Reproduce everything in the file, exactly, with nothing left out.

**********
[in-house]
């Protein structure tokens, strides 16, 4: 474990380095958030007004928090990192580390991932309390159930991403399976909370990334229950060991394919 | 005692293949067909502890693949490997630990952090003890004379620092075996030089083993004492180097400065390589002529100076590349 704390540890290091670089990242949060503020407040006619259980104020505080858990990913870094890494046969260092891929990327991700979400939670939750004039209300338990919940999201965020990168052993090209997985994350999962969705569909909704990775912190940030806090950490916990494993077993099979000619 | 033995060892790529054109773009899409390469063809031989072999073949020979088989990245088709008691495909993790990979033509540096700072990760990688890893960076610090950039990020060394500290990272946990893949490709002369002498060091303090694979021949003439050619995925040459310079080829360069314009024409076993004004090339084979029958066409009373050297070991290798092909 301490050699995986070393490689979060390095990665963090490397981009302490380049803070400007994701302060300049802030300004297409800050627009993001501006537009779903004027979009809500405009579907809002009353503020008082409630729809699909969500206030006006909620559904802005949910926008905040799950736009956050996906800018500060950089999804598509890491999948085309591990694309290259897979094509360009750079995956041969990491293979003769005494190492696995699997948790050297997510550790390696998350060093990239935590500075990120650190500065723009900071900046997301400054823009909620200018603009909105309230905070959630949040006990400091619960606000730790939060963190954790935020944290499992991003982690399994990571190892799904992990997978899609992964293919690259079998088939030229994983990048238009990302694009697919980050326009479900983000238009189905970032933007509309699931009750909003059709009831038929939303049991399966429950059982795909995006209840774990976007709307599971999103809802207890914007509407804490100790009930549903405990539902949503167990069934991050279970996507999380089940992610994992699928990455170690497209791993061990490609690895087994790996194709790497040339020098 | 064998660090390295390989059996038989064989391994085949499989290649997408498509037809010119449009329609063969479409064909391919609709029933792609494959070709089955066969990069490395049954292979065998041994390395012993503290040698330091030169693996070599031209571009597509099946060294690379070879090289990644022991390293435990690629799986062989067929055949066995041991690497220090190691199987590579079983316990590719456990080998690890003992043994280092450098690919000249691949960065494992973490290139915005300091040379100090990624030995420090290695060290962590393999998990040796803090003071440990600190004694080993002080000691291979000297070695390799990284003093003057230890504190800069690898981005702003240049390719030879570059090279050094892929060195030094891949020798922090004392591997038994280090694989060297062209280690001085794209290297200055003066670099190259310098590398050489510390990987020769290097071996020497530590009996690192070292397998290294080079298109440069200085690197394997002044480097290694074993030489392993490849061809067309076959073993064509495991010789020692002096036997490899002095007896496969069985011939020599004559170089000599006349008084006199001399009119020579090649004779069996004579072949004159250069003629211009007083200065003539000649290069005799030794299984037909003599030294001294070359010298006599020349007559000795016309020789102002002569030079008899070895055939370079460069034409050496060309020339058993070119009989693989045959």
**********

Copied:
[in-house]
């Protein structure tokens, strides 16, 4: 474990380095958030007004928090990192580390991932309390159930991403399976909370990334229950060991394919 | 005692293949067909502890693949490997630990952090003890004379620092075996030089083993004492180097400065390589002529100076590349 704390540890290091670089990242949060503020407040006619259980104020505080858990990913870094890494046969260092891929990327991700979400939670939750004039209300338990919940999201965020990168052993090209997985994350999962969705569909909704990775912190940030806090950490916990494993077993099979000619 | 033995060892790529054109773009899409390469063809031989072999073949020979088989990245088709008691495909993790990979033509540096700072990760990688890893960076610090950039990020060394500290990272946990893949490709002369002498060091303090694979021949003439050619995925040459310079080829360069314009024409076993004004090339084979029958066409009373050297070991290798092909 301490050699995986070393490689979060390095990665963090490397981009302490380049803070400007994701302060300049802030300004297409800050627009993001501006537009779903004027979009809500405009579907809002009353503020008082409630729809699909969500206030006006909620559904802005949910926008905040799950736009956050996906800018500060950089999804598509890491999948085309591990694309290259897979094509360009750079995956041969990491293979003769005494190492696995699997948790050297997510550790390696998350060093990239935590500075990120650190500065723009900071900046997301400054823009909620200018603009909105309230905070959630949040006990400091619960606000730790939060963190954790935020944290499992991003982690399994990571190892799904992990997978899609992964293919690259079998088939030229994983990048238009990302694009697919980050326009479900983000238009189905970032933007509309699931009750909003059709009831038929939303049991399966429950059982795909995006209840774990976007709307599971999103809802207890914007509407804490100790009930549903405990539902949503167990069934991050279970996507999380089940992610994992699928990455170690497209791993061990490609690895087994790996194709790497040339020098 | 064998660090390295390989059996038989064989391994085949499989290649997408498509037809010119449009329609063969479409064909391919609709029933792609494959070709089955066969990069490395049954292979065998041994390395012993503290040698330091030169693996070599031209571009597509099946060294690379070879090289990644022991390293435990690629799986062989067929055949066995041991690497220090190691199987590579079983316990590719456990080998690890003992043994280092450098690919000249691949960065494992973490290139915005300091040379100090990624030995420090290695060290962590393999998990040796803090003071440990600190004694080993002080000691291979000297070695390799990284003093003057230890504190800069690898981005702003240049390719030879570059090279050094892929060195030094891949020798922090004392591997038994280090694989060297062209280690001085794209290297200055003066670099190259310098590398050489510390990987020769290097071996020497530590009996690192070292397998290294080079298109440069200085690197394997002044480097290694074993030489392993490849061809067309076959073993064509495991010789020692002096036997490899002095007896496969069985011939020599004559170089000599006349008084006199001399009119020579090649004779069996004579072949004159250069003629211009007083200065003539000649290069005799030794299984037909003599030294001294070359010298006599020349007559000795016309020789102002002569030079008899070895055939370079460069034409050496060309020339058993070119009989693989045959």